The Eagles' three remaining healthy running backs knew this was on them, that their coaches wanted to lean on the run game for offensive rhythm and balance Sunday, lifting at least a little of the burden off Carson Wentz in his 2018 debut.
Just in case they'd somehow missed this emphasis during the week of practice for what became a slog of a 20-16 victory over the visiting Indianapolis Colts, Eagles coach Doug Pederson and running backs coach Duce Staley took a moment to remind them, as they prepared to take the field in a steady drizzle.
"We got pulled to the side before the game, and Doug told us and Duce told us what we were going to do and how we were going to do it," said Wendell Smallwood, who gained 56 yards on 10 carries, including the winning touchdown on a 4-yard run that capped a 17-play, 75-yard, 11-minute, 18-second drive that was the football equivalent of World War I trench warfare. "I don't think they strayed away from it the whole game."
The Eagles were without their lead back, Jay Ajayi (back injury), and without their most accomplished back, Darren Sproles (hamstring). Smallwood, a 2016 fifth-round draft choice, probably would not have made the team this year had undrafted rookie Josh Adams been healthy all through the preseason. Sunday's running back group consisted of Smallwood; Adams, making his NFL debut, just up from the practice squad; and Super Bowl rookie hero Corey Clement, who was listed as questionable with a quad strain on the final injury report of the week. They totaled 142 yards on 32 carries (4.4 yards per carry), with Wentz adding 10 more on three carries, most notably scrambling and diving to convert a third-and-6 late in the second quarter. Clement gained 56 yards on 16 carries, Adams 30 on six.
The Eagles' 40:20 time of possession was their highest figure since 2011.
"We definitely wanted to run the rock," left guard Stefen Wisniewski said. "You've got Carson Wentz coming back for his first game [since last Dec. 10]. It makes his job a lot easier if we've got a good run game going."
Smallwood saw his most activity since the same week a year ago, when he gained 71 yards on a dozen carries against the Giants. The touchdown was his first since the week after that, at the Chargers, when Smallwood suffered a knee injury that took him out of the lineup for two weeks, and pretty much out of the running back rotation for good. Smallwood was inactive throughout the playoffs, didn't touch the ball in this year's opener, and finally got seven carries (for 28 yards) last week at Tampa, with Sproles out and Ajayi ailing.
Pederson was asked what made him trust Smallwood to handle the starting role Sunday.
"Darren Sproles and Jay Ajayi weren't playing," Pederson joked. "No, Wendell has always impressed me. He's worked extremely hard. He's really improved his craft and put himself in a position to help us. … Got to have guys like that. Might be role players, but you know what, their role is pretty big in games like this, when your top two guys are down."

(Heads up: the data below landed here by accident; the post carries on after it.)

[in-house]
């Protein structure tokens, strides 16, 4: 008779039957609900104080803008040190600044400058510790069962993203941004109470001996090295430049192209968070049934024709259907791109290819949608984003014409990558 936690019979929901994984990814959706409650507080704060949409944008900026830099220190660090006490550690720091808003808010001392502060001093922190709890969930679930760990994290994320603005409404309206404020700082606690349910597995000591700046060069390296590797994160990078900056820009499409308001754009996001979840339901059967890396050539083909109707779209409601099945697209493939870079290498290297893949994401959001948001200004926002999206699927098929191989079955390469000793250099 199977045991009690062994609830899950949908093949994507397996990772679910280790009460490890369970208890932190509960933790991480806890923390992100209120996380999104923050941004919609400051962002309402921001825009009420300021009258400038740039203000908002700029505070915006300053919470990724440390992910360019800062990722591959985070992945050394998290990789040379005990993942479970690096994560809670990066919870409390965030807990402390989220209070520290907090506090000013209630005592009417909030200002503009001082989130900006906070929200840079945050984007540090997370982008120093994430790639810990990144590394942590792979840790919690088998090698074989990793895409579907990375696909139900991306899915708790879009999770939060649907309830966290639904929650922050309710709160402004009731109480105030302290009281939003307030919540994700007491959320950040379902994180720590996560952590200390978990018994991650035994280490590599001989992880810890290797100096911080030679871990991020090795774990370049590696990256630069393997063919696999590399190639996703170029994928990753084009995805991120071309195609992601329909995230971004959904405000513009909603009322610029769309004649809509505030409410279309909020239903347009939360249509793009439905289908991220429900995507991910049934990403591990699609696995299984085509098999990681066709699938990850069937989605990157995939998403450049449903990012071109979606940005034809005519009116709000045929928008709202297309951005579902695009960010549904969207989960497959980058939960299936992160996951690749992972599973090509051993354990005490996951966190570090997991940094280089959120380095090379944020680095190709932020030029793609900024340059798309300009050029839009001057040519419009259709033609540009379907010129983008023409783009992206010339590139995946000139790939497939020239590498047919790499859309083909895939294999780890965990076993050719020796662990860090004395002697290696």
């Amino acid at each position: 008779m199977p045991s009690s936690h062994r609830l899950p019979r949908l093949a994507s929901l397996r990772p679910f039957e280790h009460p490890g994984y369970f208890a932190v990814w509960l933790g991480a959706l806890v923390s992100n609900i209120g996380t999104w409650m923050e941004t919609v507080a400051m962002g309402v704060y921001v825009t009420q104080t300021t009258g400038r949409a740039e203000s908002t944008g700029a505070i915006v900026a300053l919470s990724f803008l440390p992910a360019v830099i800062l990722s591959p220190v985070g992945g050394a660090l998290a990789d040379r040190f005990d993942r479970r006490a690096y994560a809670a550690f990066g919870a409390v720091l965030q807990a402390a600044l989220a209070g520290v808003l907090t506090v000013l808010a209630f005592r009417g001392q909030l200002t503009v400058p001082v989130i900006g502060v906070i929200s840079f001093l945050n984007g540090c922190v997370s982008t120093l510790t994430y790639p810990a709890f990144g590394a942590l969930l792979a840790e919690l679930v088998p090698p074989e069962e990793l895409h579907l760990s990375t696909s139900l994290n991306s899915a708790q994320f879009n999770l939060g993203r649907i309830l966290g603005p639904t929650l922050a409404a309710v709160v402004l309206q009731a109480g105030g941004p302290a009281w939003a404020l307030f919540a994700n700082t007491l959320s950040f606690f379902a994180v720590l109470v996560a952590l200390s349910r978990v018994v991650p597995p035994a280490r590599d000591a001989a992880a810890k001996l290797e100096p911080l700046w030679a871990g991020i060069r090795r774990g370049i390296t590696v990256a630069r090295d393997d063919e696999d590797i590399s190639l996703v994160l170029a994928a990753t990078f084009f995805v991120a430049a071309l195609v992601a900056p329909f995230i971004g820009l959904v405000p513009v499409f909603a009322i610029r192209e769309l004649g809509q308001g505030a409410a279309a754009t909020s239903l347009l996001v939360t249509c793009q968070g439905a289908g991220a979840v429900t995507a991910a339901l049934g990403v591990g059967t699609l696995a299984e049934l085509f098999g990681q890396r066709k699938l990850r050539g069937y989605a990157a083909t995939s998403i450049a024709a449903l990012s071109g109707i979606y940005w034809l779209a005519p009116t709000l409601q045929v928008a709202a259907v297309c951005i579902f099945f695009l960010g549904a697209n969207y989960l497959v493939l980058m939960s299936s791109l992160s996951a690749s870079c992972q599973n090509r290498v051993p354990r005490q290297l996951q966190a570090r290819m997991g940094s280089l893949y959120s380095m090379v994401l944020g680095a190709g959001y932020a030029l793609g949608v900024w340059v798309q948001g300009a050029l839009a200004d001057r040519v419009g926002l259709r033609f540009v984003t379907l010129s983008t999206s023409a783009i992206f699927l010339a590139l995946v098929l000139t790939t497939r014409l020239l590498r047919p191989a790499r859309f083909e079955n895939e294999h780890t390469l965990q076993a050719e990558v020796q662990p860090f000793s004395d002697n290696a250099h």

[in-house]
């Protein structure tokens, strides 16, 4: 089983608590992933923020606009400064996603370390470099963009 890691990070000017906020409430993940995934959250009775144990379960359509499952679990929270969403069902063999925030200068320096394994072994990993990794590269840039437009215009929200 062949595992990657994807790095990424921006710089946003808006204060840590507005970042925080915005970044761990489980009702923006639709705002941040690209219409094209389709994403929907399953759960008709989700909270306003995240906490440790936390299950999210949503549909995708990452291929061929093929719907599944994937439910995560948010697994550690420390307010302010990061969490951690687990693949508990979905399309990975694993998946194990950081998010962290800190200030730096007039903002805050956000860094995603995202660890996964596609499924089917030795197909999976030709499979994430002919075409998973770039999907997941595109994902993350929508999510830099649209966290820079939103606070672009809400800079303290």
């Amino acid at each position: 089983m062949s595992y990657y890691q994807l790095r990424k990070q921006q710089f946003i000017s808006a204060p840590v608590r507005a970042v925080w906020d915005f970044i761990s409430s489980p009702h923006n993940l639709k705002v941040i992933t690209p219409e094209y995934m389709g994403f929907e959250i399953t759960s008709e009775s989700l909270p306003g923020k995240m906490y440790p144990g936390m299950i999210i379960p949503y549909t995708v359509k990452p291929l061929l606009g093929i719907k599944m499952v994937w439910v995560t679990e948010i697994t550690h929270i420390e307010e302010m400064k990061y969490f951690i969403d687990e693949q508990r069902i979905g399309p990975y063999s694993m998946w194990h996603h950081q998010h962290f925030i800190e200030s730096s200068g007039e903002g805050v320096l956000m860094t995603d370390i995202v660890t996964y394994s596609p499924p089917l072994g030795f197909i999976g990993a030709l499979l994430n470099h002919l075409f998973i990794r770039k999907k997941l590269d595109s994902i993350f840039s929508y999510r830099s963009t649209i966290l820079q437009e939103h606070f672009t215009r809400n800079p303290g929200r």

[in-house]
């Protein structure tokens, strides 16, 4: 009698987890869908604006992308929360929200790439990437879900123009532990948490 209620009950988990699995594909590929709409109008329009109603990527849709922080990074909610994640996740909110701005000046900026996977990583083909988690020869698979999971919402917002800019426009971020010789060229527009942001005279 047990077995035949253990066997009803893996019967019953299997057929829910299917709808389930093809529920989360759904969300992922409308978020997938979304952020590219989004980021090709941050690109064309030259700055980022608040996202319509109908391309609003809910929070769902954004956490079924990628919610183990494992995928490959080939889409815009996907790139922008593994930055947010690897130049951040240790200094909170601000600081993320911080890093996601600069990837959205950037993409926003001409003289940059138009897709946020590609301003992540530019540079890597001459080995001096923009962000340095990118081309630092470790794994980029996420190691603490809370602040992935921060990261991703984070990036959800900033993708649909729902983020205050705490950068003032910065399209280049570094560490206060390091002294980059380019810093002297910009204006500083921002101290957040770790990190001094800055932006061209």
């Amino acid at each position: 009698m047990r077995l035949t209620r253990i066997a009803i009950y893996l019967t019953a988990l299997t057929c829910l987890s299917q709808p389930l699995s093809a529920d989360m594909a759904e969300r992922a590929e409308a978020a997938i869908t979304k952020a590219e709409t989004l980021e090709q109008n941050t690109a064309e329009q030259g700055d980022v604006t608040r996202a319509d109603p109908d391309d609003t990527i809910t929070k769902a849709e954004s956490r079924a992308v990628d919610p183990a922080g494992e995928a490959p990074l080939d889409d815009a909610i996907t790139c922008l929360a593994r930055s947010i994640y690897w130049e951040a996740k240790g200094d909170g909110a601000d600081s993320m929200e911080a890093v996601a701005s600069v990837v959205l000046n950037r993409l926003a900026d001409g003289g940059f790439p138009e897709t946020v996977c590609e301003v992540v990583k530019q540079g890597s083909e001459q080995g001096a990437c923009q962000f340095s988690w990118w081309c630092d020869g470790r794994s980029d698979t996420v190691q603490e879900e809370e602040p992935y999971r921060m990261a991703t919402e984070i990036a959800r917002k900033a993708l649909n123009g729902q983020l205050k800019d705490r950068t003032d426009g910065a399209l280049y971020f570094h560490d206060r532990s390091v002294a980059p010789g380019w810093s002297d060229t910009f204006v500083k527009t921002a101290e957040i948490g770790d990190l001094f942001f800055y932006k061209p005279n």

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Smallwood said his coaches' and teammates' faith in him was a big boost.
"Just staying true and being who I am and having that confidence that it's going to come and not forcing it, and doing what I can do – Duce knows it. The whole running back room, [Saturday] told me, 'We know what you can do, just go out there and show it. Everybody else might not know,' " Smallwood said. "I think it's just going out there and proving myself … how I respond when bad things happen, and bad plays happen. … Do I put my head down, or do I go back to work the next play?"
Adams, from Notre Dame and Central Bucks South, said getting a half-dozen touches in his debut "gives me a lot of hope and a lot of drive" going forward.
They needed the rookie's carries. Neither Clement (5-foot-10, 220) nor Smallwood (5-10, 208) is a bell-cow-type back. In fact, sore quad and all, Clement set a career high in carries and touches, with 19.
"We knew we were going to be tired. We knew we were going to be fighting. We knew we were going to be suckin' wind," said Smallwood, who also caught three passes for 35 yards. "Every time I looked to the sideline, Corey was ready to come in, Josh was ready to come in. When they looked, I was ready to come in for them."
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Wentz agreed that "the running game was huge." He added that "we had a lot of no-huddle-type kind of checks at the line based on what we were getting coverage-wise. They were playing a lot of soft zone coverage, so the running game helped us a lot in the passing game."
The run game bogged down for a while in the second half, as the Colts seemed to figure out that Wentz lacked either the timing or the weapons to take any kind of shot downfield. Indianapolis was able to crowd the box. Fortunate penalty calls kept the winning drive alive, as much as the six running plays that gained 29 yards and the TD.
Center Jason Kelce said the winning TD play was "inside zone-esque. It's more like a dive play. It's one of our staples down there. … It allows us to get some double teams, try and move the line of scrimmage."
"I felt like that was one of the easiest touchdowns I've had," Smallwood said, without noting that it was only the third of his three-year career. "Kelce and Wiz worked up the double-team, and I knew it was coming when we practiced that play all week. I just hung in there. I think they had two safeties high, so I'm like, 'Man, this should hit.' They blew those guys off the ball and I ran it in behind 'em."
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